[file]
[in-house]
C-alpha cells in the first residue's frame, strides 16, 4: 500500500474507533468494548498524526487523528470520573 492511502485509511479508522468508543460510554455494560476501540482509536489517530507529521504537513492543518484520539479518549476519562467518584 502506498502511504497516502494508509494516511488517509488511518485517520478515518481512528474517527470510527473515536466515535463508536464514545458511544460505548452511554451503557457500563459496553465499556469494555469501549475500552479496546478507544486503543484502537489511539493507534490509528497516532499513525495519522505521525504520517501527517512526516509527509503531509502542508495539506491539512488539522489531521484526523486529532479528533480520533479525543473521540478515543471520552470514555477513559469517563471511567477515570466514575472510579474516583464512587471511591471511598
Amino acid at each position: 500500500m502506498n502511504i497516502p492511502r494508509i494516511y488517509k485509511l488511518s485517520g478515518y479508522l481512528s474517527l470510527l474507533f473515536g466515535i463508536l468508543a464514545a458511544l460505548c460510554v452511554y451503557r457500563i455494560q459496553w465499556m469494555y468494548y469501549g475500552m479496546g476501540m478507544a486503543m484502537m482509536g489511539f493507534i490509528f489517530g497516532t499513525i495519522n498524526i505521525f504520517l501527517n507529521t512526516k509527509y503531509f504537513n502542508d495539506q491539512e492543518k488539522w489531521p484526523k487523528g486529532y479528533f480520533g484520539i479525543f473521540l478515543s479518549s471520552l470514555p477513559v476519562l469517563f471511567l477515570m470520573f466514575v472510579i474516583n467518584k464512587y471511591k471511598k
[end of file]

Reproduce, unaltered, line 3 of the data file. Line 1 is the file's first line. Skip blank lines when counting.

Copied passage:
Amino acid at each position: 500500500m502506498n502511504i497516502p492511502r494508509i494516511y488517509k485509511l488511518s485517520g478515518y479508522l481512528s474517527l470510527l474507533f473515536g466515535i463508536l468508543a464514545a458511544l460505548c460510554v452511554y451503557r457500563i455494560q459496553w465499556m469494555y468494548y469501549g475500552m479496546g476501540m478507544a486503543m484502537m482509536g489511539f493507534i490509528f489517530g497516532t499513525i495519522n498524526i505521525f504520517l501527517n507529521t512526516k509527509y503531509f504537513n502542508d495539506q491539512e492543518k488539522w489531521p484526523k487523528g486529532y479528533f480520533g484520539i479525543f473521540l478515543s479518549s471520552l470514555p477513559v476519562l469517563f471511567l477515570m470520573f466514575v472510579i474516583n467518584k464512587y471511591k471511598k